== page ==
The Ulsinger criteria include the following  :
Definite DISH: Bridging of 4 contiguous vertebral bodies primarily in the thoracolumbar spine, minimal intervertebral disk disease, and no facet joint ankylosis.
Probable DISH: Bridging of 2 contiguous vertebral bodies plus bilateral patellar tufting, heel spurring, and olecranon tufting.
Possible DISH: Two vertebrae joined in the absene of extraspinal enthesophytes or symmetrical extraspinal enthesophytes in the absence of spinal involvement.
Unlike ankylosing spondylitis, DISH does not involve the sacroiliac joint. DISH is also distinct from marginal osteophytes that form in response to degenerative disk disease. Patients with DISH infrequently demonstrate disk height reduction or vacuum changes.
Lower thoracic spine involvement is typical of DISH, but the lumbar and cervical spine can also be affected. The left side of the spine is typically spared or less involved, which is probably attributable to the pulsating aorta. Forestier disease includes many extra-axial features, such as ossification of other ligaments and tendons, as well as subcutaneous calcification.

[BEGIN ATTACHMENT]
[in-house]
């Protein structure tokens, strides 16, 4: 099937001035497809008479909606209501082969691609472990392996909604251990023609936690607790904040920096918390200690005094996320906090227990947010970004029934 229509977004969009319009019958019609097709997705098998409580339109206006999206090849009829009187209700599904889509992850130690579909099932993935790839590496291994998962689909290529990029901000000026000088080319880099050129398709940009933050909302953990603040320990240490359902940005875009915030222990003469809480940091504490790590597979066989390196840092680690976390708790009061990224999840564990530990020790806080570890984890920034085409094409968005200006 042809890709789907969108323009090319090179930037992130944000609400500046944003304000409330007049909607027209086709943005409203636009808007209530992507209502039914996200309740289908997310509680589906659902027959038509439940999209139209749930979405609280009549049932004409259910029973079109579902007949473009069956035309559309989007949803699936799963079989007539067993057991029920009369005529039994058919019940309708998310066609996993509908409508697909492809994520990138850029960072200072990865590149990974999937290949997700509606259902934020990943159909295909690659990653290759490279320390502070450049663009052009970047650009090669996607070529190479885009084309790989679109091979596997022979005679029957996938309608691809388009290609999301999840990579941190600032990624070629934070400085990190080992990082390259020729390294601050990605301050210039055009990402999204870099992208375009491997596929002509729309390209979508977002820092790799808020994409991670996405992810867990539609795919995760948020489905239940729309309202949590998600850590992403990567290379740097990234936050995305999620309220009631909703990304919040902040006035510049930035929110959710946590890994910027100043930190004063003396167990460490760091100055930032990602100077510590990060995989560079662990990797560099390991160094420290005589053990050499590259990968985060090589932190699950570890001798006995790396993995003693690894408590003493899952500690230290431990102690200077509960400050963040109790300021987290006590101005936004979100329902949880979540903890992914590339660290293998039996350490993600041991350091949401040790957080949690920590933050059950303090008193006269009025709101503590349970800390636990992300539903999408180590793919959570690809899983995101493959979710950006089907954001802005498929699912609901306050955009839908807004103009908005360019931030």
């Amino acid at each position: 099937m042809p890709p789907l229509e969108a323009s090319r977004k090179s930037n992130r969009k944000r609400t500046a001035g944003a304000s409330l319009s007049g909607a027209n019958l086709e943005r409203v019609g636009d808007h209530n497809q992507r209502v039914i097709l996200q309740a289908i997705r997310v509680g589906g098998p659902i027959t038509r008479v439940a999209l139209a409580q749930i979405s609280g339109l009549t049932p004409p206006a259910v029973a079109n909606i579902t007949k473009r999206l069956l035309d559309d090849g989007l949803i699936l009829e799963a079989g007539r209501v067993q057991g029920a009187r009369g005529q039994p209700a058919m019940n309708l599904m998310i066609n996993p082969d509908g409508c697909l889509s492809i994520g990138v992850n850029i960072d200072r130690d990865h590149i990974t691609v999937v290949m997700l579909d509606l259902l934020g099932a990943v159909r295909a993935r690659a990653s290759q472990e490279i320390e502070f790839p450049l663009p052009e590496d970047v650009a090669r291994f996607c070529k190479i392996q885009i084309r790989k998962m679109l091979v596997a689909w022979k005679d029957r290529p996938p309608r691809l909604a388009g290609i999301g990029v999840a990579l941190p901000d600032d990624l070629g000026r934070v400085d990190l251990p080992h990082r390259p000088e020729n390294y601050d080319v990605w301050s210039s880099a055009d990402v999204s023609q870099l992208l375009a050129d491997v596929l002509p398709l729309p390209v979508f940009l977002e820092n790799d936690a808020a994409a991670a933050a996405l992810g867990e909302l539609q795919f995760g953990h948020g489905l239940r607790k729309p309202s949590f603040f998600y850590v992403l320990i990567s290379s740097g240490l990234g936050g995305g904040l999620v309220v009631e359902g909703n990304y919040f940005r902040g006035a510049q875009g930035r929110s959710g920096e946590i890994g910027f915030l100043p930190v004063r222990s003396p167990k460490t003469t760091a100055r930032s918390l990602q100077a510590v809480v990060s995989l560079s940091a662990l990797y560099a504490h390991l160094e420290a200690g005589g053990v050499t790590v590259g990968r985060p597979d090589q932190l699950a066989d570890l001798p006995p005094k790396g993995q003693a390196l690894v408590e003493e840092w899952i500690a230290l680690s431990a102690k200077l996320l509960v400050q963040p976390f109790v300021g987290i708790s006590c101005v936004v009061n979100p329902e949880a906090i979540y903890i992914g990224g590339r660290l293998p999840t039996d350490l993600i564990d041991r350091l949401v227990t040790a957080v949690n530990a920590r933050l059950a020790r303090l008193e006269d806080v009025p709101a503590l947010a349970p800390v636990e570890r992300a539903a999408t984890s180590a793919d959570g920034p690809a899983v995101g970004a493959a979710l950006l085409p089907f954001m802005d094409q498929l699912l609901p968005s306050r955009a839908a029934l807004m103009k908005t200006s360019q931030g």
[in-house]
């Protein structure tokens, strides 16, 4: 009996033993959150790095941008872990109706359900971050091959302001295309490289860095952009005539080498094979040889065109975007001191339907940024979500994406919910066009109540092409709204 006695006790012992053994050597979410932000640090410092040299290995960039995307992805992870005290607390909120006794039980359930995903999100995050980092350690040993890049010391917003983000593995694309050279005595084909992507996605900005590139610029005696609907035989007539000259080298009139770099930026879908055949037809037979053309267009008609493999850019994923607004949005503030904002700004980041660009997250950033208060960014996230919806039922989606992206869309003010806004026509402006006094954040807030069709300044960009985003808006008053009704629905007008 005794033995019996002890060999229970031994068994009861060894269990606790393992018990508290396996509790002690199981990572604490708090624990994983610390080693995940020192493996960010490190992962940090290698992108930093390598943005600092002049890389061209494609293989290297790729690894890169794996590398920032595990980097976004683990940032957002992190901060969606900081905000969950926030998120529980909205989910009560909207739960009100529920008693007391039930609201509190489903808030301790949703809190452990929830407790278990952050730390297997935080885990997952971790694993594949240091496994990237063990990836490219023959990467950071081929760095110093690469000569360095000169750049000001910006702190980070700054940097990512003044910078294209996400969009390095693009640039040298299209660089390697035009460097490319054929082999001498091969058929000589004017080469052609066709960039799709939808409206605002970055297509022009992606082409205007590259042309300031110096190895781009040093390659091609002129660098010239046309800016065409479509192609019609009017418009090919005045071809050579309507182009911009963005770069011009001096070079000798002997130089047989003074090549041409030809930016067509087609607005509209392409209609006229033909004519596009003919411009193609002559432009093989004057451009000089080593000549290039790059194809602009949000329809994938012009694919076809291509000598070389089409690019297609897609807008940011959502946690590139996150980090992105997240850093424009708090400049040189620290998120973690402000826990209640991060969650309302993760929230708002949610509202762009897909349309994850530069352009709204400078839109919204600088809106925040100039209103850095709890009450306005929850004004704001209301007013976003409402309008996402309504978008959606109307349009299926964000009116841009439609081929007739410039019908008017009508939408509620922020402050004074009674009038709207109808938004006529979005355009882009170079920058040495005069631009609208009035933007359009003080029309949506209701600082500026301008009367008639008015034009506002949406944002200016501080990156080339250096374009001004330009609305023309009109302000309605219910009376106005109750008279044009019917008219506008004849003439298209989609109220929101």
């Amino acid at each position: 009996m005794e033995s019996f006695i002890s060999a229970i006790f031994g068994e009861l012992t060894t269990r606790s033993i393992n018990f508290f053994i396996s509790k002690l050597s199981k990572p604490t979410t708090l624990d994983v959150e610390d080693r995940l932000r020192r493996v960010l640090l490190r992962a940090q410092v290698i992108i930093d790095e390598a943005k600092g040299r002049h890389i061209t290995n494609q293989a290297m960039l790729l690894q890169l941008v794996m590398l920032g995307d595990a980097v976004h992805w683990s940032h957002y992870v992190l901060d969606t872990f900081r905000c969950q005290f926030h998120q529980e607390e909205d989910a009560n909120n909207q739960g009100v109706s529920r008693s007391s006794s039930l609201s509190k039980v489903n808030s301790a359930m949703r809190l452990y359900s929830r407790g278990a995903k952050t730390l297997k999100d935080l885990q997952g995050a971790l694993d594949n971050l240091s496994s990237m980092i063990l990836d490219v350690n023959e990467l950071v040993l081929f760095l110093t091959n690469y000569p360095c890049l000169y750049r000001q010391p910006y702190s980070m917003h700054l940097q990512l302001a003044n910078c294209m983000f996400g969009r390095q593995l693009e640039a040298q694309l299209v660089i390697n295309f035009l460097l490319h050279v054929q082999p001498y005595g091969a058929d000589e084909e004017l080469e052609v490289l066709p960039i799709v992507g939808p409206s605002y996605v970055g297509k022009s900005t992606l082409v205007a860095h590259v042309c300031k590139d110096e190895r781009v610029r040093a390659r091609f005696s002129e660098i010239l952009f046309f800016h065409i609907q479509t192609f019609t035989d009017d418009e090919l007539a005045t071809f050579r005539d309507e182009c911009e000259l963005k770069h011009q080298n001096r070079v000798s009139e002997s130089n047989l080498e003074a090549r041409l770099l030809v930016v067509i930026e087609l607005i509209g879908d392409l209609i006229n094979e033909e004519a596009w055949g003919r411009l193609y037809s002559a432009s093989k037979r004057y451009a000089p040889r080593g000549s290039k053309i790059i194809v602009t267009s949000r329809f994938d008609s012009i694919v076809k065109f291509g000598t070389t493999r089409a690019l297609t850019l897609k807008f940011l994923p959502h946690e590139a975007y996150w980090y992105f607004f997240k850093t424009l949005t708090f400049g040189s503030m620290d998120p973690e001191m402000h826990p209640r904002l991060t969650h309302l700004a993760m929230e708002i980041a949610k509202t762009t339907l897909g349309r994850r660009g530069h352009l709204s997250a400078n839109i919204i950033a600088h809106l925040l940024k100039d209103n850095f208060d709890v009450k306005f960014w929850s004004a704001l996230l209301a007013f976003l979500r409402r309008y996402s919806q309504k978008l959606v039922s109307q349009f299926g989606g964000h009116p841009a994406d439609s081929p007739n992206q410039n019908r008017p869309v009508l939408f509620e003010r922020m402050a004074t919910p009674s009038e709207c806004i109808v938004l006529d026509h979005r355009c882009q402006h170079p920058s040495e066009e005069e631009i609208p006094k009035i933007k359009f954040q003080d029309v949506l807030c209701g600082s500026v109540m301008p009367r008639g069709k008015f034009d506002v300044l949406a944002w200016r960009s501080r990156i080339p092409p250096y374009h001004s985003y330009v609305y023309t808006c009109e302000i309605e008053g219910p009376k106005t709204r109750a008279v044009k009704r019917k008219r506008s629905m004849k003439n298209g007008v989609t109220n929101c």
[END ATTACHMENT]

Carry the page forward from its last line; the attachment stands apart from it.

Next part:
Radiography of the spine is the single most useful imaging modality in the diagnosis of DISH. However, patient body habitus or an inability of the patient to lie on his or her side for a lateral view may compromise the quality of radiographs. In addition, radiographs are inadequate for evaluating the extent of the compression caused by the large syndesmophytes on the trachea, bronchi, or esophagus. In this case, CT scanning of the spine is helpful and especially is aided by coronal and sagittal reconstructions. CT scanning may be performed to evaluate complications, such as fracture, or symptoms caused by pressure effects on the trachea, esophagus, and veins. [9, 3, 10, 11] CT scanning usually is not cost-effective for imaging the entire spine and provides limited information about spinal cord involvement. In this situation, MRI is of benefit and thus is reserved primarily for evaluating possible cord compression. This is especially true if DISH is associated with ossification of the posterior longitudinal ligament (OPLL), as it is in a minority of patients.